If you work in an office, chances are you listening to music on your workstation’s computer for some – or all – of the day. You probably stream Spotify, Deezer or MOG(Beats) or listen to songs in your iTunes.
In pursuit of better sound you’ve considered upgrading those earbuds that shipped with your smartphone or the $20 in-ears you snatched on a mad dash from supermarket to gym. Apple’s earbuds (and similar) sound horrendous; they’re easily the biggest roadblock to aural satisfaction for the majority of mainstream listeners.
Those that tried their mate’s Beats headphones and thought “Nein danke” might have purchased something more to their liking after considering the broader choices highlighted by the likes of this Forbes piece listing “10 headphones that are better than Beats”. The Sennheiser Momentum remain a popular choice at the $300 mark but I plonked my credit card down on the beefier sounding V-Moda Crossfade M-100.
Both of these headphones – and many like them – can be driven by a computer’s headphone output. However, something like AKG K-701/2 will present more of a challenge, with the end result lacking dynamic punch and sounding thin/dry. There’s a reason for that…
…the headphone output on your computer – IT SUCKS. It won’t drive tougher loads like the aforementioned AKG and it’ll still sound kinda weak and diluted with more standard portable-device-friendly cans like the Momentum and V-Moda. What to do?
A portable DAC and headphone amplifier is the answer.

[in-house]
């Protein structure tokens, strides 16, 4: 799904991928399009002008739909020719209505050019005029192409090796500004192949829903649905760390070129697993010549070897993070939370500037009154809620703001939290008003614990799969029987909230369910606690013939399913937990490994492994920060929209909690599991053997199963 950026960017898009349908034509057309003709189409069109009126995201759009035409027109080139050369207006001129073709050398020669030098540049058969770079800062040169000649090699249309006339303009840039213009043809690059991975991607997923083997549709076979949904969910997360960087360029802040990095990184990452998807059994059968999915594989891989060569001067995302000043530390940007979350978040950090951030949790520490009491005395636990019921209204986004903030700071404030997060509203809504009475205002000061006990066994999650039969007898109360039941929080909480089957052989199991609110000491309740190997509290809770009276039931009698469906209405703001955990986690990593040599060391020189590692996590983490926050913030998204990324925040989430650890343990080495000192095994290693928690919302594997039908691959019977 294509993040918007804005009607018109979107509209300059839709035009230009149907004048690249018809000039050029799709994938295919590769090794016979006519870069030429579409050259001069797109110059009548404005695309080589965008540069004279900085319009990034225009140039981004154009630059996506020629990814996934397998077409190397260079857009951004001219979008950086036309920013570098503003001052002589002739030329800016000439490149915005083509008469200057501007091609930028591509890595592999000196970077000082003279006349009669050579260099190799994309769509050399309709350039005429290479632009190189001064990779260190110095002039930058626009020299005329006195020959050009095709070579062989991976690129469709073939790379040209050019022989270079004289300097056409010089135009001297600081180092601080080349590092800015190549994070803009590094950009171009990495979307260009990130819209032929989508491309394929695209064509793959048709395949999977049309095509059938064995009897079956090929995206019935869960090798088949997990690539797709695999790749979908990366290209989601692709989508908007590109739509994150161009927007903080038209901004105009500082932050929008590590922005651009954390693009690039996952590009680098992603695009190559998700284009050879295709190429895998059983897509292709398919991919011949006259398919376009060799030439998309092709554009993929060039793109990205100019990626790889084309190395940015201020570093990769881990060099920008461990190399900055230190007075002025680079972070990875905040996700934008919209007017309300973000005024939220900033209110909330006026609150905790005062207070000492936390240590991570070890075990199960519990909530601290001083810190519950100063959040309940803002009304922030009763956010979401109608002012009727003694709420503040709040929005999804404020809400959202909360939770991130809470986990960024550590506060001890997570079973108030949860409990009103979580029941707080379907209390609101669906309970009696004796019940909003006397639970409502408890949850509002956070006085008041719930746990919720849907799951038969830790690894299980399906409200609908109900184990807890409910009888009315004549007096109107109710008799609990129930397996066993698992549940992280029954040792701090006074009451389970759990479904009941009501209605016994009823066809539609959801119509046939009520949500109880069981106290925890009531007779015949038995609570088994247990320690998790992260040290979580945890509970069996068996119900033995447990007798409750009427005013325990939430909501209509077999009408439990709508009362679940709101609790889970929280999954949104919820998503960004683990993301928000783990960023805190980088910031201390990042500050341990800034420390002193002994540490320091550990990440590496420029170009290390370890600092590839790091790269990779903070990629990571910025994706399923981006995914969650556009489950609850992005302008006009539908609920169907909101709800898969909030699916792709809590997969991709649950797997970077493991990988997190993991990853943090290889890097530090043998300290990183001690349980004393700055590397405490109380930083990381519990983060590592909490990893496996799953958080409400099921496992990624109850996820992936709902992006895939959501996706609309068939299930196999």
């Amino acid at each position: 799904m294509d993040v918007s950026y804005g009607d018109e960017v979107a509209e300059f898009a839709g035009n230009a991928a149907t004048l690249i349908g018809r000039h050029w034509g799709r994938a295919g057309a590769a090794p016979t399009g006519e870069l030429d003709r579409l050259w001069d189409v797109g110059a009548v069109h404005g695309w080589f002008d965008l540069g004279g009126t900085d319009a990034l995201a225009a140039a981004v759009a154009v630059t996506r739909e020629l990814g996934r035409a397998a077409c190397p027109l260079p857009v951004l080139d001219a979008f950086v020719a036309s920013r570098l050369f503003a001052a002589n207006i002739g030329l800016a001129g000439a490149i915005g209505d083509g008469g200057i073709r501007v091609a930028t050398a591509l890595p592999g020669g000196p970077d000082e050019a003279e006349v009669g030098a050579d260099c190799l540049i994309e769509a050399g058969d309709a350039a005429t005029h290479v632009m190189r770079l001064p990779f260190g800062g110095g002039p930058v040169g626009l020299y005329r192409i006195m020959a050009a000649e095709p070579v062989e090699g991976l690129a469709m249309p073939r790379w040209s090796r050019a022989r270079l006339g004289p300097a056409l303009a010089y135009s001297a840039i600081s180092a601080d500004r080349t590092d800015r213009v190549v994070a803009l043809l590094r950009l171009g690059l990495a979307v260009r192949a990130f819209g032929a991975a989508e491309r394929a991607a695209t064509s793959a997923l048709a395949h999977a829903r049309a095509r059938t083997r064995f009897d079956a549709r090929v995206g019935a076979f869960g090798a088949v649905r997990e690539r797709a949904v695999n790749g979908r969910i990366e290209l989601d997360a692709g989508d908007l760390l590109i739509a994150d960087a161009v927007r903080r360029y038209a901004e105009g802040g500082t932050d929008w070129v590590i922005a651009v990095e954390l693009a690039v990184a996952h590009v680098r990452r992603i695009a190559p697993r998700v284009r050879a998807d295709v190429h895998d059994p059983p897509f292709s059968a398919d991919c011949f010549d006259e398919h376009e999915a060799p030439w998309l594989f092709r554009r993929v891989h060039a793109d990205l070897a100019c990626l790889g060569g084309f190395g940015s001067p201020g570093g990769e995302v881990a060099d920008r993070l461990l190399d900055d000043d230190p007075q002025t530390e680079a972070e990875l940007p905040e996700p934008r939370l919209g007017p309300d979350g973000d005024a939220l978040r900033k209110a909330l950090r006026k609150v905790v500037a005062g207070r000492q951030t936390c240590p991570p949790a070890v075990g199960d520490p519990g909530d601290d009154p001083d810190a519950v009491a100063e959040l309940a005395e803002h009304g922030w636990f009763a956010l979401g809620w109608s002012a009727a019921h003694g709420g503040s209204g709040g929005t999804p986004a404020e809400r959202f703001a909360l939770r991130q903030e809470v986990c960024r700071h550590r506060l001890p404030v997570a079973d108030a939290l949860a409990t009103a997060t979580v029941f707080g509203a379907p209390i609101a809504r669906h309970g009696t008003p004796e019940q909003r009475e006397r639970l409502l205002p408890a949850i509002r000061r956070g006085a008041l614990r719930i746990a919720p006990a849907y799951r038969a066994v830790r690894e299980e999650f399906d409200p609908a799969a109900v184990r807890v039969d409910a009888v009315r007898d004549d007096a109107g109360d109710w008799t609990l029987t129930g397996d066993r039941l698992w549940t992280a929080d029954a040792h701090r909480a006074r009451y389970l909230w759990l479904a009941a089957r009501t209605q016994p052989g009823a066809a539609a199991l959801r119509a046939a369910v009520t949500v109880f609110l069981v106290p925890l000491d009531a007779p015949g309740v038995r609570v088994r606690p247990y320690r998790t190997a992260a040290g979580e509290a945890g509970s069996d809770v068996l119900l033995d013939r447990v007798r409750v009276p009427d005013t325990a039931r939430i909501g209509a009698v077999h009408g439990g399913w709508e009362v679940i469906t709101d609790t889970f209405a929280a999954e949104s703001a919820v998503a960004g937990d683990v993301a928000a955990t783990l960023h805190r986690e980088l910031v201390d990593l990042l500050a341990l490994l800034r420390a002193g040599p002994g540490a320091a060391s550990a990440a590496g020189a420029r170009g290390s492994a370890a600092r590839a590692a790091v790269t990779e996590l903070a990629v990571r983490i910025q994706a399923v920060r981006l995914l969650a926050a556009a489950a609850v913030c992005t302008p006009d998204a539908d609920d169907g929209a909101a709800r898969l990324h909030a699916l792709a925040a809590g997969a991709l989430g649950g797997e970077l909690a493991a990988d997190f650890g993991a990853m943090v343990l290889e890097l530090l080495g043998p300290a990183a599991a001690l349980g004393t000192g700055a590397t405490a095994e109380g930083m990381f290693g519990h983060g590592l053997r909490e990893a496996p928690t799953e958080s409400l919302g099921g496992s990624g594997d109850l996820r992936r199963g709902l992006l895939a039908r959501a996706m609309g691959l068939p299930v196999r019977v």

There are many such devices on the market right now and they’re becoming more numerous, cheaper and better all the time. At time of writing and with a budget hard limited to $200, the Audioengine D3, the HRT microStreamer and (my pick) the Audioquest Dragonfly v1.2 will all sound markedly better than plugging your new headphones directly into the 1/8” headphone jack found on your PC or laptop.
These devices bypass the DAC and headphone amplification found inside your PC – often no more than 50 cent components – by extracting the digital audio via USB and then applying their own D/A conversion and headphone output staging.
ALO recently introduced ‘The Key’ as their own competitor in this sub-$200 space but those with a $100 more to spend might want to consider the better build quality – and presumably better sound – of the ALO Island.
At US$299 it’s as sturdy as portable DAC/headphone amplifiers come, a heavyweight clocking in at 114g compared to the Dragonfly-weight 22g. The Island’s anodized aluminium shell feels pretty much indestructible in the hand. Only the three-position gain switch looks vulnerable to the rough and tumble of bag life.
The Island is available in blue, silver and black but I went for the maximum bling of the gold model. On the inside, an asynchronous USB solution feeds a Cirrus Logic CS4398 DAC chip.